Minnesota's New-Look Defense Will Be Tested Immediately This Year

Photo Credit: Bob DeChiara (USA TODAY Sports)

There were plenty of reasons why last year was a disappointment for the Minnesota Vikings, but their biggest letdown was on defense. A perennial top-10 unit under Mike Zimmer, the Vikings slumped to 27th in yards allowed and 29th in points allowed last season.

After a free-agent spending spree this offseason, Minnesota’s defense is expected to improve. But one look at their 2021 schedule will tell you that it has to be ready to go in Week 1.

The first test will come in the season opener against the Cincinnati Bengals, a team that will most likely finish at the bottom of the AFC North but has some promising pieces. Joe Burrow had a strong rookie season before a season-ending knee injury, and the addition of Ja’Marr Chase gives him a dangerous weapon in the passing game.

While Joe Mixon is a dynamic threat in the backfield, Minnesota’s biggest test will come against Cincinnati’s offensive line. The Bengals signed old friend Riley Reiff in free agency but didn’t do much to upgrade a unit that ranked 30th in Pro Football Focus’ final offensive line rankings.

That gives Minnesota’s defensive line a chance to prove itself. With Danielle Hunter projected to return from injury and a pair of new starters on the interior, the Vikings will need to find a way to get to Burrow.

When Burrow played behind a clean pocket last season, he produced a passer rating of 102.5, but that number dropped to 52.3 when pressured. Even though Minnesota’s young secondary will have more experience, they’ll have a better time containing Chase, Tyler Boyd, and Tee Higgins if they can get pressure up front.

The Vikings’ secondary will also have its hands full with a Week 2 matchup against the Arizona Cardinals. While there are flaws with Kliff Kingsbury’s air-raid system, Arizona’s offense finished sixth in total yards but just 13th in total points.

The biggest matchup will be Patrick Peterson against DeAndre Hopkins, but there will be issues for the rest of the secondary. With Christian Kirk, second-round pick Rondale Moore, and A.J. Green on the field, the improvement of second-year cornerback Cameron Dantzler and the returning Mackensie Alexander will be key to get a victory in the desert.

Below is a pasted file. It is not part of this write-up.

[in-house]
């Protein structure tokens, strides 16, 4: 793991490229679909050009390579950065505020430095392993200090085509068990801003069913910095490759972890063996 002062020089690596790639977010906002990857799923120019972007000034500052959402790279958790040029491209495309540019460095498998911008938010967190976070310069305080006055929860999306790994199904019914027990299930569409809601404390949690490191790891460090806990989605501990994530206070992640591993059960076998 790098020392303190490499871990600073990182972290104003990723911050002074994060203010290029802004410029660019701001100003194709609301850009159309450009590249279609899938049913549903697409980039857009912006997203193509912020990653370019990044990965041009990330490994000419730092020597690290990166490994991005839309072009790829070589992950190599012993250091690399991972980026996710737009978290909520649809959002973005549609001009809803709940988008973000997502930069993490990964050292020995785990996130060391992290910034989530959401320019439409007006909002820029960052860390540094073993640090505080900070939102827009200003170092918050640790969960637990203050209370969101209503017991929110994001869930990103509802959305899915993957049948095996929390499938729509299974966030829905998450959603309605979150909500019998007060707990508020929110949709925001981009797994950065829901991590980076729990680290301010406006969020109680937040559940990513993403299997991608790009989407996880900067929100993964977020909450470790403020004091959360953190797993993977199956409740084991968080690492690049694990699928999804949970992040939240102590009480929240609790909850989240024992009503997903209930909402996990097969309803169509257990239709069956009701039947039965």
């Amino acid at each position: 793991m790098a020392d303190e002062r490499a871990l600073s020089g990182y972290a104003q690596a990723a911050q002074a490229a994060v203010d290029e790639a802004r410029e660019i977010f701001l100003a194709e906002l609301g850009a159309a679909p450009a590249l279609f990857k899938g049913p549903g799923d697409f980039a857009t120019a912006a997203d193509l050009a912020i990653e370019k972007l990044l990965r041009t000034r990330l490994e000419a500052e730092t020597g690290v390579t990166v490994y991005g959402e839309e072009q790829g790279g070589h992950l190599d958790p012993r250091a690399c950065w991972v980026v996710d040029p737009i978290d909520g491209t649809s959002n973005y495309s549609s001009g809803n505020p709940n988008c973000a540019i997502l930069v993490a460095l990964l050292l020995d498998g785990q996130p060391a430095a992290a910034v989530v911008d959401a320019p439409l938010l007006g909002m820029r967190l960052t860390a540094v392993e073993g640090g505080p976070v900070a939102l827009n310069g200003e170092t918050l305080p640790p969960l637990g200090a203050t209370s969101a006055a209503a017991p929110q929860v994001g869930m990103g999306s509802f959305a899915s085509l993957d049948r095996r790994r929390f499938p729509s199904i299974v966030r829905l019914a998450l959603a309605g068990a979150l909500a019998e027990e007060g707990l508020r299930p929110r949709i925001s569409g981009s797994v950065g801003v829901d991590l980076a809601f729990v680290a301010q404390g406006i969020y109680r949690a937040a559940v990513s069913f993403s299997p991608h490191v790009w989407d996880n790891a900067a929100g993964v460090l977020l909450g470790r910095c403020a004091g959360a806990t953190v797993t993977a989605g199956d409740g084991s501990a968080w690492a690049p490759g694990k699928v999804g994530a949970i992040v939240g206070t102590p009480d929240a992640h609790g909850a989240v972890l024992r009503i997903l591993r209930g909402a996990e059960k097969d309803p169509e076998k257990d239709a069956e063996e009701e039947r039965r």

That brings Minnesota’s Week 3 matchup with the Seattle Seahawks into focus. Seattle has had an identity crisis on offense, resisting the urge to let Russell Willson cook and opting to ram Chris Carson between the tackles. While the Seahawks may choose to utilize D.K. Metcalf and Tyler Lockett in the passing game, the decision to retain Carson this offseason could signal there won’t be a major shift in philosophy.

This is a problem for the Vikings’ run defense, which was last seen getting humiliated by Alvin Kamara. With a Christmas massacre fresh in their memory, the Vikings signed Dalvin Tomlinson to pair with Michael Pierce. The move gives the Vikings 650 lbs. to stop the run, but they will still need to make a leap from the 4.9 yards per attempt they allowed last season.

If the Vikings survive the Seahawks, they’ll have to deal with the Cleveland Browns. Kevin Stefanski was Minnesota’s offensive coordinator for only a year, but he had been with the organization since 2006 and spent several seasons working against Mike Zimmer’s defense in practice.

With several principles that are borrowed from Gary Kubiak’s scheme, Stefanski would know the best way to utilize a running game that ranked third in rushing offense last season. Like in their matchup with the Seahawks, the Vikings will have to deal with an early-down hammer in Nick Chubb. They’ll also have to stop Kareem Hunt, who offers additional value in the passing game.

Together, the beginning of the season offers a four-game stretch that will tell us a lot about the Vikings’ defense. The good news is that they’ll have more time to prepare than they did last season, where they integrated five new starters without a training camp or preseason.

While the Vikings are not reporting to voluntary OTAs, they should have a normal offseason with a three-game preseason schedule this summer. That will give their newcomers time to play together and be ready for kickoff.

That will be necessary against four teams that could provide problems against a new-look defense. If the Vikings aren’t ready, they could fall into the same hole that doomed their 2020 season before the bye week.

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